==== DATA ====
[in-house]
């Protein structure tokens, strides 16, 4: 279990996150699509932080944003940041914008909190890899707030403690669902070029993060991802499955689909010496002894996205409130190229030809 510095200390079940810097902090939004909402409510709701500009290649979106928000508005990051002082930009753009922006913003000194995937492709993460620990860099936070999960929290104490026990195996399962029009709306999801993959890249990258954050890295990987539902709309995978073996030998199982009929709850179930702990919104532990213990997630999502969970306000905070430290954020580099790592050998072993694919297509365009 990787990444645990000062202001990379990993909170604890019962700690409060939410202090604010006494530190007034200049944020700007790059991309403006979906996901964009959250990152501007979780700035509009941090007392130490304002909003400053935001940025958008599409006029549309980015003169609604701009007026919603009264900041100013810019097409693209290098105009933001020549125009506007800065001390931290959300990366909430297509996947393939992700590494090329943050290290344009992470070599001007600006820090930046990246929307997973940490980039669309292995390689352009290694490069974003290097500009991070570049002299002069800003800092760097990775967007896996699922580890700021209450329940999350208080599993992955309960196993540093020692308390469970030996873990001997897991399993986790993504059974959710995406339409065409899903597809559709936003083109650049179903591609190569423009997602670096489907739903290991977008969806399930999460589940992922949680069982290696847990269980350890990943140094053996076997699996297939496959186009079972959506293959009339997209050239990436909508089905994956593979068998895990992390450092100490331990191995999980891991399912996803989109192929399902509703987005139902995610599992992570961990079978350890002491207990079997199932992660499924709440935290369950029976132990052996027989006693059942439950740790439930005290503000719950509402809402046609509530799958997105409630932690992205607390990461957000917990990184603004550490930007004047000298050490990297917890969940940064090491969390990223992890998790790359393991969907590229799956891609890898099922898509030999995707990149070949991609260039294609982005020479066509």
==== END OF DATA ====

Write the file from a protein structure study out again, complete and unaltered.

[in-house]
């Protein structure tokens, strides 16, 4: 279990996150699509932080944003940041914008909190890899707030403690669902070029993060991802499955689909010496002894996205409130190229030809 510095200390079940810097902090939004909402409510709701500009290649979106928000508005990051002082930009753009922006913003000194995937492709993460620990860099936070999960929290104490026990195996399962029009709306999801993959890249990258954050890295990987539902709309995978073996030998199982009929709850179930702990919104532990213990997630999502969970306000905070430290954020580099790592050998072993694919297509365009 990787990444645990000062202001990379990993909170604890019962700690409060939410202090604010006494530190007034200049944020700007790059991309403006979906996901964009959250990152501007979780700035509009941090007392130490304002909003400053935001940025958008599409006029549309980015003169609604701009007026919603009264900041100013810019097409693209290098105009933001020549125009506007800065001390931290959300990366909430297509996947393939992700590494090329943050290290344009992470070599001007600006820090930046990246929307997973940490980039669309292995390689352009290694490069974003290097500009991070570049002299002069800003800092760097990775967007896996699922580890700021209450329940999350208080599993992955309960196993540093020692308390469970030996873990001997897991399993986790993504059974959710995406339409065409899903597809559709936003083109650049179903591609190569423009997602670096489907739903290991977008969806399930999460589940992922949680069982290696847990269980350890990943140094053996076997699996297939496959186009079972959506293959009339997209050239990436909508089905994956593979068998895990992390450092100490331990191995999980891991399912996803989109192929399902509703987005139902995610599992992570961990079978350890002491207990079997199932992660499924709440935290369950029976132990052996027989006693059942439950740790439930005290503000719950509402809402046609509530799958997105409630932690992205607390990461957000917990990184603004550490930007004047000298050490990297917890969940940064090491969390990223992890998790790359393991969907590229799956891609890898099922898509030999995707990149070949991609260039294609982005020479066509």